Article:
MENA USC Syllabus FNL Fall 2014 - WOMEN WRITING DIASPORA SEXUALITY REVOLUTION EXILE IN THE MIDDLE EAST NORTH AFRICA ARTSL 100g PROFESSOR KARINA EILERAAS

MENA USC Syllabus FNL Fall 2014 - WOMEN WRITING DIASPORA...

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WOMEN WRITING DIASPORA: SEXUALITY, REVOLUTION & EXILE IN THE MIDDLE EAST & NORTH AFRICA ARTSL 100g PROFESSOR KARINA EILERAAS FALL 2014 Office: 413 Taper Hall (THH) Office Hours: TH 12-2 PM & by appointment Email: [email protected] Course Classroom: VKC 211 Course Schedule: T, TH 5-6:20 PM COURSE DESCRIPTION: Women in the Middle East and North Africa have played an active role in nationalist movements and anti-colonial revolution in the late 20 th century. Yet a recurring theme of contemporary feminist literature, theory, and art from this region involves a critique of nationalist movements that have compromised women’s rights and promoted divided loyalties among women. We will begin by asking how analytical categories including the “Middle East” and “Muslim Women” advance particular forms of knowledge production in the West. Taking as a point of departure the myriad voices that have “spoken for” women in the Middle East, this course will foreground women’s personal narratives and critical perspectives on “Western” feminism; nationalism; colonization; veiling; revolution; human rights; religious identity and Islamic revivalism; and empire, especially as expressed in literary memoir, critical theory and historiography, and film. We will focus on transnational feminist perspectives from the diaspora, paying particular attention to the experiences of women who have immigrated to North America and Europe in the wake of war and revolution, and who identify themselves as existing in the margins between nations. By studying women’s memoir and autobiography alongside theoretical discussions of nationalism, revolution, and visual culture, we will try to understand how gender and sexuality intersect with international politics, ethnic and class conflict, colonialism, religion, and globalization to shape women’s experiences of belonging, war, nostalgia, and exile. We will also ask how feminist artists and writers have responded to neo-Orientalist fantasy; violence; cultural memory, and dislocation in the aftermath of 9/11 by fashioning novel aesthetic and political strategies with which to contest citizenship, re-vision community, and articulate hybrid identities. We will focus on women’s experiences in Iran, Egypt, and the Francophone Maghreb, especially Algeria and Morocco. In conclusion, we will evaluate media coverage of the ongoing Arab revolutions with respect to sexuality; gender, ethnic, national and religious identities; the politics of solidarity; Islamism; and the role of social media in the production and dissemination of cultures of dissent. 1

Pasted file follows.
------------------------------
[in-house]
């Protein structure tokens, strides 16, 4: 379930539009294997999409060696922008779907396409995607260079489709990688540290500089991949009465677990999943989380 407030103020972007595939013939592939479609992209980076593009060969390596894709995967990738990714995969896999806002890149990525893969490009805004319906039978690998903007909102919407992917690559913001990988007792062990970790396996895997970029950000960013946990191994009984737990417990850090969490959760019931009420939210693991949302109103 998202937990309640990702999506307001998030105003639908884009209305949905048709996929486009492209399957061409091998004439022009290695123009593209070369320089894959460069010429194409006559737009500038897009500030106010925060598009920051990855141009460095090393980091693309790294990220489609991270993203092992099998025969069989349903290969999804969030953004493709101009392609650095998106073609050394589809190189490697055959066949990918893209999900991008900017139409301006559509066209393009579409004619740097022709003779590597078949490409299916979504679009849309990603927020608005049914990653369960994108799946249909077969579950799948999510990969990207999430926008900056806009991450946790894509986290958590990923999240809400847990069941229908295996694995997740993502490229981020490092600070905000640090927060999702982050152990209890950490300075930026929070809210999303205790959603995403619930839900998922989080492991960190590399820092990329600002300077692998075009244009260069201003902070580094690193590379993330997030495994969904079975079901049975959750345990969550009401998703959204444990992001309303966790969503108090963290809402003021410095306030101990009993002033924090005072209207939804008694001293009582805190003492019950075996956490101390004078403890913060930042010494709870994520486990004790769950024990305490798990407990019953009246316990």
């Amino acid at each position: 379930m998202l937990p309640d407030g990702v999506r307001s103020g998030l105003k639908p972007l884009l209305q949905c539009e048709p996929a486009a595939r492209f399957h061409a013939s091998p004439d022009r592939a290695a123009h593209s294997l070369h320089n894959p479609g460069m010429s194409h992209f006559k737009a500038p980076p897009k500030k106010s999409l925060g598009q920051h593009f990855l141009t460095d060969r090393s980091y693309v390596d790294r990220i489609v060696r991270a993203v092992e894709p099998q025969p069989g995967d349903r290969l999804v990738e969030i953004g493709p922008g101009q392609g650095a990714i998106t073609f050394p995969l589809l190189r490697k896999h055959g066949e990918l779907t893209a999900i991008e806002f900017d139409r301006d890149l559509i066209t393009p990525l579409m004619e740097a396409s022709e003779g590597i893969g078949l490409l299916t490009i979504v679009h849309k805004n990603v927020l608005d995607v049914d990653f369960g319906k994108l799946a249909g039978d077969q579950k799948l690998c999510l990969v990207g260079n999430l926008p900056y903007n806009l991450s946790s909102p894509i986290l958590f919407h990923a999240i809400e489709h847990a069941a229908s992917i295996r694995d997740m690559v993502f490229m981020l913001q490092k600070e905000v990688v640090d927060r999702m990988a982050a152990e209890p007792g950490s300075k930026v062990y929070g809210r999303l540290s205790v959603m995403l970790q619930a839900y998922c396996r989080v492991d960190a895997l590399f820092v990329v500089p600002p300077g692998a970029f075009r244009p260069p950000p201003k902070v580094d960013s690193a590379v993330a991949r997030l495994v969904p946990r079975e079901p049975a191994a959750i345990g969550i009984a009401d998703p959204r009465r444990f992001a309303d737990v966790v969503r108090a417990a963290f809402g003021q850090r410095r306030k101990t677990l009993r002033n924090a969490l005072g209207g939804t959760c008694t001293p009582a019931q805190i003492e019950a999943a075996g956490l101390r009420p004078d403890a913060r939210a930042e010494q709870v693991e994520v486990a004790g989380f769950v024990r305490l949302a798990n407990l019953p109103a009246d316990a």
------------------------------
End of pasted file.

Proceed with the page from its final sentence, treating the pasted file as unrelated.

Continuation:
REQUIRED TEXTS: 1. Books : Leila Ahmed, A Border Passage: From Cairo to America Fatima Mernissi, Dreams of Trespass Malek Alloula, The Colonial Harem Marjane Satrapi, The Complete Persepolis Pardis Mahdavi, Gridlock: Labor, Migration and Human Trafficking in Dubai Fereshteh Nouraie-Simone, ed., On Shifting Ground: Muslim Women in the Global Era Recommended: Shereen El Feki, Sex & the Citadel: Intimate Life in a Changing Arab World Pardis Mahdavi,

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